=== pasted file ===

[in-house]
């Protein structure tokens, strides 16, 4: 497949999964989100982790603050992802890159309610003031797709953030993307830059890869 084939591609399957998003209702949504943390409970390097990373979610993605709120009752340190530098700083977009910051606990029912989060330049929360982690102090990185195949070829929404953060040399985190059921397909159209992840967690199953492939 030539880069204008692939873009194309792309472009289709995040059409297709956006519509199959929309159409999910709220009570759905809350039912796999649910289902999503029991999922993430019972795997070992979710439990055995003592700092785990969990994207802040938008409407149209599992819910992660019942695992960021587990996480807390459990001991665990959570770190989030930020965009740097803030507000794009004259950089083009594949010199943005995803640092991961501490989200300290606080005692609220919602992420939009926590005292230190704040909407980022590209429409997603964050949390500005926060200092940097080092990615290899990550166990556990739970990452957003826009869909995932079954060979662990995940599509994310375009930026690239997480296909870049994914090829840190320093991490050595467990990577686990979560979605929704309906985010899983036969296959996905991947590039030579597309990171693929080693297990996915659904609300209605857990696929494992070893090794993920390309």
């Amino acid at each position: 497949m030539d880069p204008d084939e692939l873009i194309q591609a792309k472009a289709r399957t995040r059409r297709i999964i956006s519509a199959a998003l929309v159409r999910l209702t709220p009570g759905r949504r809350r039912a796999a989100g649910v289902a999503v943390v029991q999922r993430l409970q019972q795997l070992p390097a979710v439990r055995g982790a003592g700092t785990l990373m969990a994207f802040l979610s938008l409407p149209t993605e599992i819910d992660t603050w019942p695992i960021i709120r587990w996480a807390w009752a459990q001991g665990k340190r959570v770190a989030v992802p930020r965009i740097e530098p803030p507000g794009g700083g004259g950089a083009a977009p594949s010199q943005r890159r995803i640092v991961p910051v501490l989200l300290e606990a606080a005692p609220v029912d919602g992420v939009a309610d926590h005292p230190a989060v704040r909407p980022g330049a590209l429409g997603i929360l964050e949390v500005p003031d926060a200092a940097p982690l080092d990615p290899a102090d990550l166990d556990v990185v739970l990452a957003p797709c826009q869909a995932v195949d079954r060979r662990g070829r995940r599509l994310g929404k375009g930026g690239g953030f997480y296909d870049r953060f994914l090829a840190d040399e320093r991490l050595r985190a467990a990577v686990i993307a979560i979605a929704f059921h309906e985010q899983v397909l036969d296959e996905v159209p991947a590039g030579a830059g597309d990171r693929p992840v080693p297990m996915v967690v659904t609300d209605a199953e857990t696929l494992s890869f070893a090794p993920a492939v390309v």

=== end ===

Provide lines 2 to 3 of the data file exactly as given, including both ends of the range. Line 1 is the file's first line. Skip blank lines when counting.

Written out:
């Protein structure tokens, strides 16, 4: 497949999964989100982790603050992802890159309610003031797709953030993307830059890869 084939591609399957998003209702949504943390409970390097990373979610993605709120009752340190530098700083977009910051606990029912989060330049929360982690102090990185195949070829929404953060040399985190059921397909159209992840967690199953492939 030539880069204008692939873009194309792309472009289709995040059409297709956006519509199959929309159409999910709220009570759905809350039912796999649910289902999503029991999922993430019972795997070992979710439990055995003592700092785990969990994207802040938008409407149209599992819910992660019942695992960021587990996480807390459990001991665990959570770190989030930020965009740097803030507000794009004259950089083009594949010199943005995803640092991961501490989200300290606080005692609220919602992420939009926590005292230190704040909407980022590209429409997603964050949390500005926060200092940097080092990615290899990550166990556990739970990452957003826009869909995932079954060979662990995940599509994310375009930026690239997480296909870049994914090829840190320093991490050595467990990577686990979560979605929704309906985010899983036969296959996905991947590039030579597309990171693929080693297990996915659904609300209605857990696929494992070893090794993920390309």
């Amino acid at each position: 497949m030539d880069p204008d084939e692939l873009i194309q591609a792309k472009a289709r399957t995040r059409r297709i999964i956006s519509a199959a998003l929309v159409r999910l209702t709220p009570g759905r949504r809350r039912a796999a989100g649910v289902a999503v943390v029991q999922r993430l409970q019972q795997l070992p390097a979710v439990r055995g982790a003592g700092t785990l990373m969990a994207f802040l979610s938008l409407p149209t993605e599992i819910d992660t603050w019942p695992i960021i709120r587990w996480a807390w009752a459990q001991g665990k340190r959570v770190a989030v992802p930020r965009i740097e530098p803030p507000g794009g700083g004259g950089a083009a977009p594949s010199q943005r890159r995803i640092v991961p910051v501490l989200l300290e606990a606080a005692p609220v029912d919602g992420v939009a309610d926590h005292p230190a989060v704040r909407p980022g330049a590209l429409g997603i929360l964050e949390v500005p003031d926060a200092a940097p982690l080092d990615p290899a102090d990550l166990d556990v990185v739970l990452a957003p797709c826009q869909a995932v195949d079954r060979r662990g070829r995940r599509l994310g929404k375009g930026g690239g953030f997480y296909d870049r953060f994914l090829a840190d040399e320093r991490l050595r985190a467990a990577v686990i993307a979560i979605a929704f059921h309906e985010q899983v397909l036969d296959e996905v159209p991947a590039g030579a830059g597309d990171r693929p992840v080693p297990m996915v967690v659904t609300d209605a199953e857990t696929l494992s890869f070893a090794p993920a492939v390309v």